Scanning electron microscope (SEM) is an instrument used to produce high resolution images of a sample surface using electrons. Imaging of a sample can be obtained through several different mechanisms including the signal from secondary electrons (SE2) as well as using backscattered electrons (BSD). They are commonly used for imaging the surface structure of materials. All images were collected on a Zeiss Auriga CrossBeam SEM-FIB at the University of Rochester.

The SE2 and BSD detectors were used to collect images of both the failed and unused dental implant.

Figure 3: Comparison of failed dental implant (left two micrographs) and unused (right micrograph) with SE2.

Figure 4: Failed dental implant (left two micrographs) and unused dental implant (right micrograph) were compared using BSD.

From the images obtained from the secondary electron detector,  the macrotopography of the dental implants can be appreciated. The failed dental implant appears to have spiral threads, with the depth between each thread being larger than that of the unused dental implant. The unused dental implant has more square shaped threads with decreased distance between the threads. In general, the larger the surface area of the threads, the greater bone-to-implant contact. The microtopography of the dental implants can also be appreciated. A moderately rough surface seems to be the best for use in dentistry, especially if the bone quality of the patient is poor or if the patient has parafunctional habits.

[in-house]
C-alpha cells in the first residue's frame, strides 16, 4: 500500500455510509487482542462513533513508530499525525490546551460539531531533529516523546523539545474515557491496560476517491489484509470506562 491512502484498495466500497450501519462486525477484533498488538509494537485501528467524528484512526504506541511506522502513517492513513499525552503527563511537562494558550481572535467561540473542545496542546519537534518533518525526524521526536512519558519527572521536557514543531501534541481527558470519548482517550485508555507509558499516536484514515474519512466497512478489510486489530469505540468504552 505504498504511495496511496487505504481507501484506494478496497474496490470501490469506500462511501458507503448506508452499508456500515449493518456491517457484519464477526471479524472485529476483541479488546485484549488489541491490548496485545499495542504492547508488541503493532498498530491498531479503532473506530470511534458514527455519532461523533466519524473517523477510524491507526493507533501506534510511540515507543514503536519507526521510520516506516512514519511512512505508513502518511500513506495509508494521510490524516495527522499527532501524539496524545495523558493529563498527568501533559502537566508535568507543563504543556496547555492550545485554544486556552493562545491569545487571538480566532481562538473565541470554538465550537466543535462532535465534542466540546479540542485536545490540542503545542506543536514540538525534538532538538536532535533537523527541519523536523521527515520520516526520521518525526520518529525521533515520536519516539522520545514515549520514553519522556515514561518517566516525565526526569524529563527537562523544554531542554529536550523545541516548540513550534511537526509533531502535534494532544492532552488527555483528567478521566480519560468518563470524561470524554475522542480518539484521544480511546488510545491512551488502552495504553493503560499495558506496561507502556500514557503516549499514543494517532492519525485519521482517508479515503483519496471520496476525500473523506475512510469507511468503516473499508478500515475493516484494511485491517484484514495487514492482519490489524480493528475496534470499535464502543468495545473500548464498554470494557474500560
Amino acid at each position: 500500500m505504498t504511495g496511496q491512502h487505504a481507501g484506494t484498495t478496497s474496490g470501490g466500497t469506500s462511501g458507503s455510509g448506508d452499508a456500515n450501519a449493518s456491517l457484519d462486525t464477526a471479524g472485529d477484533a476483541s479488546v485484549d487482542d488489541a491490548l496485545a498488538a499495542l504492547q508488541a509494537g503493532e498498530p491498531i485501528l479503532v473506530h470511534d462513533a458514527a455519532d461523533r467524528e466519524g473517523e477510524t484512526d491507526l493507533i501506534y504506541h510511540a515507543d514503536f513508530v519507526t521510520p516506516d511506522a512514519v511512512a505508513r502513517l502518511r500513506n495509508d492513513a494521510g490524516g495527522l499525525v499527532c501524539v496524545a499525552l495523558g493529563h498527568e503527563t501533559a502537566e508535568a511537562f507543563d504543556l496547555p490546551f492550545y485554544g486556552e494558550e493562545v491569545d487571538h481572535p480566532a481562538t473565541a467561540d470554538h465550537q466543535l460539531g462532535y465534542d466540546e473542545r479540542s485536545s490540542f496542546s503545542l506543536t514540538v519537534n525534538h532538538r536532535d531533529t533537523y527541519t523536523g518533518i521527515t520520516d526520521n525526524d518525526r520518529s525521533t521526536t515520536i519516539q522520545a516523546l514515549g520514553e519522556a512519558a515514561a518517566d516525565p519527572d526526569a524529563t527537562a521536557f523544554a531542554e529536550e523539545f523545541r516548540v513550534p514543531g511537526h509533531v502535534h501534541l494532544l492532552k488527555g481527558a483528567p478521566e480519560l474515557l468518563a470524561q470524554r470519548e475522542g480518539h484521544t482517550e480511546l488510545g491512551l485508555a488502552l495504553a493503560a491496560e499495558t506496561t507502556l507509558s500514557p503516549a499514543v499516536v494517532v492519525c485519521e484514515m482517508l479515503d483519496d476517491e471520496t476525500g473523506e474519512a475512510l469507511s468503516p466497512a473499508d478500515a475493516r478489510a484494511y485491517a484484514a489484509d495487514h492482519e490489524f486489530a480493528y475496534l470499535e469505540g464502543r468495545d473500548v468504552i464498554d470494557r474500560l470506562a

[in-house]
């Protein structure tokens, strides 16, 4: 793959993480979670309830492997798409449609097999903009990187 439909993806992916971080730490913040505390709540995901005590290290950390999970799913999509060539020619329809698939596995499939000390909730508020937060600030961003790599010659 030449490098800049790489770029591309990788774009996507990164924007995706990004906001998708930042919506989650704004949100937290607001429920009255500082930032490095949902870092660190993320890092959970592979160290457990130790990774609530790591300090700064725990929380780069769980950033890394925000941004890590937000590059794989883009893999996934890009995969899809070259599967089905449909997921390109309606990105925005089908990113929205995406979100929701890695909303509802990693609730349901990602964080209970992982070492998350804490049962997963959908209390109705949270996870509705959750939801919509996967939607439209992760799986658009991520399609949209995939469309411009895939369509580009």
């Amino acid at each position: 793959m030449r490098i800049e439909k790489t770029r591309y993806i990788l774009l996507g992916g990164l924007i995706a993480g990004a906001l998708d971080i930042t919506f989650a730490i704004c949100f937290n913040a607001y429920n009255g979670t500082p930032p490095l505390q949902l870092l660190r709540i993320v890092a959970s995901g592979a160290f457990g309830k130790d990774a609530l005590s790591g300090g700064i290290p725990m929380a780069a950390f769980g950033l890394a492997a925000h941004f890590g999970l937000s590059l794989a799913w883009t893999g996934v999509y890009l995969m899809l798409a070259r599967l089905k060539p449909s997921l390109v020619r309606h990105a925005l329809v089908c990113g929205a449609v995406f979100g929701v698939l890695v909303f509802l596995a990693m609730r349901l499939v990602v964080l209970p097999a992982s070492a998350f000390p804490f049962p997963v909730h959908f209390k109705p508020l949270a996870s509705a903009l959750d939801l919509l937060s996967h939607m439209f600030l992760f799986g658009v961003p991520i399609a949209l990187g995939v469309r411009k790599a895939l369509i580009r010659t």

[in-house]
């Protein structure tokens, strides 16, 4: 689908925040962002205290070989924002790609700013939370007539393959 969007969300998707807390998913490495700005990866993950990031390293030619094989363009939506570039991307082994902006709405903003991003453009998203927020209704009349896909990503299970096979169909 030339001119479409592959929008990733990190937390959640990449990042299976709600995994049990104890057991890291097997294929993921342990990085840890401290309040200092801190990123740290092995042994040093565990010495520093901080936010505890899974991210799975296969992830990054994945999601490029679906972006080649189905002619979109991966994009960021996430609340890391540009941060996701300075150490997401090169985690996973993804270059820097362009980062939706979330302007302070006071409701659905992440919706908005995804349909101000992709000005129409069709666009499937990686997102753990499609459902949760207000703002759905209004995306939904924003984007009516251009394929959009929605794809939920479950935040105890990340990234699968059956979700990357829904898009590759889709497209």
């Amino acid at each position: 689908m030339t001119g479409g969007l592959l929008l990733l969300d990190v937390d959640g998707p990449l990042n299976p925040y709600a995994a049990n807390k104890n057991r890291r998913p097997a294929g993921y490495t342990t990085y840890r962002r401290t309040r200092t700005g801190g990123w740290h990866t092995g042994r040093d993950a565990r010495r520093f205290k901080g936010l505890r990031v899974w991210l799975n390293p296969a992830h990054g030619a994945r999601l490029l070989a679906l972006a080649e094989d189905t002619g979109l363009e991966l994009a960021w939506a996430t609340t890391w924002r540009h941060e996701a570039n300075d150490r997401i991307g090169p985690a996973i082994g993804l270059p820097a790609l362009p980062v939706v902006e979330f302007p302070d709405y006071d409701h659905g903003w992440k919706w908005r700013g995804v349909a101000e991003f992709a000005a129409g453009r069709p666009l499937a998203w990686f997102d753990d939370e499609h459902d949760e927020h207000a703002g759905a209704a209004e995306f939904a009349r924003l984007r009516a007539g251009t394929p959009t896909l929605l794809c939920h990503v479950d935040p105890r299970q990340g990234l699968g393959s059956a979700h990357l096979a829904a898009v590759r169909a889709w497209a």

The back scattered electron signal shows “phase” contrast in a sample, because it is caused by the collision of the primary electron beam with the nucleus in the sample. The higher the atomic number phase, the more backscattering produced. This is because there are more collisions likely when the nuclei, and therefore, the atomic number, are larger. More backscattering corresponds to a brighter image. From the backscattered images shown, it can be seen that the failed dental implant has different materials on top of the surface of the implant. The surface of the implant appears brighter, corresponding to a higher atomic number element. The unknown material appears dark, corresponding to a lower weight element.